Key Events This Week: CPI, PPI And The Start Of Q2 Earnings Season

Key Events This Week: CPI, PPI And The Start Of Q2 Earnings Season

It’s that time of the month again where all eye look to the US CPI number, which will be released exactly half way through the week. This will be followed by the US PPI release (Thursday) and the University of Michigan survey for July on Friday where inflation expectations will be absolutely key. With US Q2 GDP currently tracking negative Friday’s retail sales and industrial production could still help swing it both ways. Staying with the US it’s time for Q2 earnings with a few high profile financials reporting toward the end of the week. As DB’s Jim Reid notes, this is a very important season (aren’t they all) as the collapse in equities so far in 2022 is largely due to multiple compression and not really earnings weakness.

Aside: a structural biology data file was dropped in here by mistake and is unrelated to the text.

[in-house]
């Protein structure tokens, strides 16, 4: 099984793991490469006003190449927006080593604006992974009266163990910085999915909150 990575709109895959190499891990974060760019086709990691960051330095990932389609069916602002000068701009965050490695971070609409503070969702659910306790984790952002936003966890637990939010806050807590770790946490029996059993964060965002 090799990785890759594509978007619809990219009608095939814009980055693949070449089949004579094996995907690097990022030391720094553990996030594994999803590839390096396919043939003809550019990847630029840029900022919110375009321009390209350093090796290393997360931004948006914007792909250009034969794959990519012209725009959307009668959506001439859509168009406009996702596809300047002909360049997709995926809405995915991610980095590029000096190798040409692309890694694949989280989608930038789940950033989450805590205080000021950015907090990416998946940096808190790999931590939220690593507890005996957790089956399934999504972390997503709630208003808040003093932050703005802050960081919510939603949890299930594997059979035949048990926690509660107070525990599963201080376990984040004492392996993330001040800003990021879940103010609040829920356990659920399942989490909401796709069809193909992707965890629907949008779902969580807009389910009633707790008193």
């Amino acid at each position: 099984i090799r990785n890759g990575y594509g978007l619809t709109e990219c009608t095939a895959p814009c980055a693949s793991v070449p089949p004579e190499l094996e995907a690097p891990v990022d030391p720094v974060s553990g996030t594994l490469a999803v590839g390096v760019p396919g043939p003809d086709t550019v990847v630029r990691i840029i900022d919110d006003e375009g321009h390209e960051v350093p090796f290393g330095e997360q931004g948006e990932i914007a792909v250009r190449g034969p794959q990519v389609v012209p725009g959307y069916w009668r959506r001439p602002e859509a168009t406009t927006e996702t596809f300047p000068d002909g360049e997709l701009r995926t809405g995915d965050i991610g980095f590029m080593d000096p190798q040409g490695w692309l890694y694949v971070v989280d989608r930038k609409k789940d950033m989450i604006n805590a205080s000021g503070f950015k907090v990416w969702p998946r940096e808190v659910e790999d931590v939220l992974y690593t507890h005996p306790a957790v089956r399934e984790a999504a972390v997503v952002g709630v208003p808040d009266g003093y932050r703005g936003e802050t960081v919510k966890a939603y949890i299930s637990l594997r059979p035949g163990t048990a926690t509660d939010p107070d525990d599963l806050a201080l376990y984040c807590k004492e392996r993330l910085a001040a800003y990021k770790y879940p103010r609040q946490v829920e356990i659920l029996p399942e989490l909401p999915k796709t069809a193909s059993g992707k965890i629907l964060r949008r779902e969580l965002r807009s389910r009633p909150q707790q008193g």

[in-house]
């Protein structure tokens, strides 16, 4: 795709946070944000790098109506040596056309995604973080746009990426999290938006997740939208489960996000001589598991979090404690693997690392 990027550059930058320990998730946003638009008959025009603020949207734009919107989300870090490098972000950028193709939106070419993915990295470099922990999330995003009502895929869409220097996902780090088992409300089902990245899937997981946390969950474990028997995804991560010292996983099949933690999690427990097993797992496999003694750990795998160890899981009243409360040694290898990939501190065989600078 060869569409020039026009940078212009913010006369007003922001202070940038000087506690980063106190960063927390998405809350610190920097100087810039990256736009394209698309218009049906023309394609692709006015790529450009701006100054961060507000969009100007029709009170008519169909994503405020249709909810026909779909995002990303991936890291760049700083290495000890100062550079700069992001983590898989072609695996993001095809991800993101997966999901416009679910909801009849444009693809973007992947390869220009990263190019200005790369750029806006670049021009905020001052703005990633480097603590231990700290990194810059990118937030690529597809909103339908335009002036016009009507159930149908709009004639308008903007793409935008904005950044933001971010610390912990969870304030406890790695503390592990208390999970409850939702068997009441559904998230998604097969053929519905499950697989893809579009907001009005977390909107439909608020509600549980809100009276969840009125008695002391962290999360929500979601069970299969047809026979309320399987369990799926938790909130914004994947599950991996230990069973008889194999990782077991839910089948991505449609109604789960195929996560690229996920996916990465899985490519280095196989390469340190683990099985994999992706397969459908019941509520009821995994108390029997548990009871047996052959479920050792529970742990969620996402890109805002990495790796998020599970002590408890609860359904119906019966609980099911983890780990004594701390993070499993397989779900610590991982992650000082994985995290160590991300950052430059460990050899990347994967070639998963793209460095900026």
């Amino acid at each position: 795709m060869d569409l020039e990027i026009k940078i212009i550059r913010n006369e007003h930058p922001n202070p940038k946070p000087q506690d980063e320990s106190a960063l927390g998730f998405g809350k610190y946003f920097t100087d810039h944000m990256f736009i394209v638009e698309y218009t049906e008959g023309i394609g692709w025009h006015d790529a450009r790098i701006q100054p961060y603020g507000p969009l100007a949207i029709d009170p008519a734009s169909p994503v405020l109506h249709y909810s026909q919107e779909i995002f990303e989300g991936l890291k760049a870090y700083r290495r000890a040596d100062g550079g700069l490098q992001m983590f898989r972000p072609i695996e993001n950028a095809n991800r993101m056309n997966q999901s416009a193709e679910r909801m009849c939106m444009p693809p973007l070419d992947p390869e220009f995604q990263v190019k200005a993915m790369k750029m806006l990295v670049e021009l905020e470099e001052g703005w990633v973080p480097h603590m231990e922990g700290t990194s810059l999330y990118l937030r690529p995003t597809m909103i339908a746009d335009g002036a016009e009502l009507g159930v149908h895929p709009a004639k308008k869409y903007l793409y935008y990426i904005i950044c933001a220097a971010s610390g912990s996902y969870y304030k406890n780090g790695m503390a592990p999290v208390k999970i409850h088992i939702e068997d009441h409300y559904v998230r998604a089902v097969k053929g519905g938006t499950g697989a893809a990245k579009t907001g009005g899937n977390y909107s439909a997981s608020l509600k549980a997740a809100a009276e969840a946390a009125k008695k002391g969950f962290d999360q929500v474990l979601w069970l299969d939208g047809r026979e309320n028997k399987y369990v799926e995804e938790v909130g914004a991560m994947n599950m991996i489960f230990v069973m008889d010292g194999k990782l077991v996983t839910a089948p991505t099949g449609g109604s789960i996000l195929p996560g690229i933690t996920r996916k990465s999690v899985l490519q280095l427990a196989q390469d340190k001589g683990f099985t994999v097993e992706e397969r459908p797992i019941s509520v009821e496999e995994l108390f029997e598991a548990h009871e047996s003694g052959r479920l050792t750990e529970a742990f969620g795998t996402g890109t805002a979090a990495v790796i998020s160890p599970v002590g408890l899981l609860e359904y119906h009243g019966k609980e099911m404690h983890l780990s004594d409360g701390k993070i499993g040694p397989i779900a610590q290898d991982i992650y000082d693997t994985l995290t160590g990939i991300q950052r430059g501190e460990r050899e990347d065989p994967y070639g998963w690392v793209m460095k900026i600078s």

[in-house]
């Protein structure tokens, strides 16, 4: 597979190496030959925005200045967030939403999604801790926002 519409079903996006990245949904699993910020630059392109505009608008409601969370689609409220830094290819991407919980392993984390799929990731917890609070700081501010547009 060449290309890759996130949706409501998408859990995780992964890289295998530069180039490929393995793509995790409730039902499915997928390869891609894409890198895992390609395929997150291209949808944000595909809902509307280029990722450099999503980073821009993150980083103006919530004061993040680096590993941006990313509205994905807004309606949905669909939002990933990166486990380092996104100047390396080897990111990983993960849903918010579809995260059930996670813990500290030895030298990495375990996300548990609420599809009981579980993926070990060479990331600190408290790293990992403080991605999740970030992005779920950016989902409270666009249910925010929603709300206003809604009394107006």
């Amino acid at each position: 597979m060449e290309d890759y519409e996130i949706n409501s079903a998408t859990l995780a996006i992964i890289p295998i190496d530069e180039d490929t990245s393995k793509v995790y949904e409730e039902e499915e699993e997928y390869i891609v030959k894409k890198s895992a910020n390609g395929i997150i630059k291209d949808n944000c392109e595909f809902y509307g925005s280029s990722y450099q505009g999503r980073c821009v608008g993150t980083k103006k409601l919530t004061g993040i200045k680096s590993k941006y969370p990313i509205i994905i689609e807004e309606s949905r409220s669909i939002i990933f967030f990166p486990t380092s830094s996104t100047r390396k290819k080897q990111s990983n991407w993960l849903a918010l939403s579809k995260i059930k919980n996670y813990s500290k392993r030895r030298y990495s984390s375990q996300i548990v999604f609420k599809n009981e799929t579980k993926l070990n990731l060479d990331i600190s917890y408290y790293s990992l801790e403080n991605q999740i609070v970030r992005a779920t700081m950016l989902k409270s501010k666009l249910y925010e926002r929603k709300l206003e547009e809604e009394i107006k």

Elsewhere China’s Q2 GDP on Friday alongside their main monthly big data dump is a highlight as we see how data is rebounding after the spike in Covid. In Europe, it will be a data-packed week for the UK.

Going through some of this in more detail now and US CPI is the only place to start. DB economists note that while gas prices fell in the second half of June, the first half strength will still be enough to help the headline CPI print (+1.33% forecast vs. +0.97% previously) be strong on the month but with core (+0.64% vs. +0.63%) also strong. They have the headline YoY rate at 9.0% (from 8.6%) while core should tick down from 6.0% to 5.8%.

Aside from an array of Fed speakers, investors will be paying attention to speeches from the BoE Governor Bailey (today and tomorrow). Markets will be also anticipating the Bank of Canada’s decision on Wednesday, and another +50bps hike is expected based on Bloomberg’s median estimate. Finally, G20 central bankers and finance ministers will gather in Bali on July 15-16.